Some Body

on April 26, 2002 by Jordan Reed
   “Some Body” starts fittingly with a great 20-something party scene in a tight, cookie-cutter L.A. apartment where most of the fun stuff happens in the overcrowded kitchen, near the alcohol and the open window, cigarettes ineffectually being held outside in a half-assed attempt to avoid smoking out the rest of the gathering. Samantha (Stephanie Bennett) is having a blast, at least until she gets too drunk and starts flirting, much to the chagrin of her boyfriend Anthony (Jeramy Guillory). They leave in anger, and the tiff reveals deeper issues; the next morning she calls their relationship quits, to Anthony's dismay and anger.

   From there, “Some Body” starts to emit a “Looking For Mr. Goodbar” vibe, detailing Samantha's descent into problem drinking and a small stream of random sexual partners, including the menacing Tony T (Tom Vitorino), a bulky guido who appears to have slithered directly out of a particularly painful episode of “Blind Date,” and her much less threatening, appealing new neighbor Billy (Billy Ray Gallion). In the midst of all these encounters, she refuses to let Anthony go, even though she knows he has taken up with another woman. Samantha pesters him with disturbingly life-like, pitiful phone calls--equal parts rant and desperation and empty threat--while he and his new, manipulative squeeze Eve (Laura Katz) cower under the comforter on his bed.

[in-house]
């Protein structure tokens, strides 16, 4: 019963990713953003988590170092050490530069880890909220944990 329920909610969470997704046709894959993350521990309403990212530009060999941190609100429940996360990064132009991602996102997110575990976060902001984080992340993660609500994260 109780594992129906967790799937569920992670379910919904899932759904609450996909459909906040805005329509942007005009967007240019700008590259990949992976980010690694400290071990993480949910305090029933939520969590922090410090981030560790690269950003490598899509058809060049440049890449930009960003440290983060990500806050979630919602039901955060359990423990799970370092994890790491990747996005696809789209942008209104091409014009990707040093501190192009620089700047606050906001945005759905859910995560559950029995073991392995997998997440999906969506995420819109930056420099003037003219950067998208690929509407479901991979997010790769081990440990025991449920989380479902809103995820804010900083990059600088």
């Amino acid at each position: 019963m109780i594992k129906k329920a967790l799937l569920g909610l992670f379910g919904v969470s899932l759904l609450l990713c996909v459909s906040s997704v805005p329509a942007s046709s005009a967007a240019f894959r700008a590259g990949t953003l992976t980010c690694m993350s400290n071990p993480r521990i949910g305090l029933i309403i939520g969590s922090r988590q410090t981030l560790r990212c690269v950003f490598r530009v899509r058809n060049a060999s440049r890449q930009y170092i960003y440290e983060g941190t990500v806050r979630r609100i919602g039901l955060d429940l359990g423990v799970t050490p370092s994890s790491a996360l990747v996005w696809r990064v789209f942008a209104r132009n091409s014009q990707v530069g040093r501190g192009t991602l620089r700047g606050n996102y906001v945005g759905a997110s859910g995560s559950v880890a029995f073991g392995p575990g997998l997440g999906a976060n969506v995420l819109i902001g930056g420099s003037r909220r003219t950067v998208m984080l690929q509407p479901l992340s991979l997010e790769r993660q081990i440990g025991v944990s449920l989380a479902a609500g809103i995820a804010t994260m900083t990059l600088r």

Culled from Bennett's real-life relationships and featuring her actual ex-boyfriends--hence the sometimes unsteady acting--“Some Body” winds up being both revelatory and narcissistic, achieving some honest insight into relationships that most high-concept films candy-coat with pat storylines, precious circumstances and beautiful stars. Like Nicholas Barker's “Unmade Beds,” it drags the viewer into the moments it depicts and, if it occasionally sinks into common or overused conversations or situations, that unusual inclusion makes such theatrical shortcomings seem natural and necessary. We're all guilty of speaking in clichés. Otherwise they wouldn't be clichés. Starring Stephanie Bennett and Jeramy Guillory. Directed by Henry Barrial. Written by Stephanie Bennett and Henry Barrial. Produced by Stephanie Bennett, Henry Barrial and Geoffrey Pepos. A Lot 47 release. Drama. Not yet rated. Running time: 81 min

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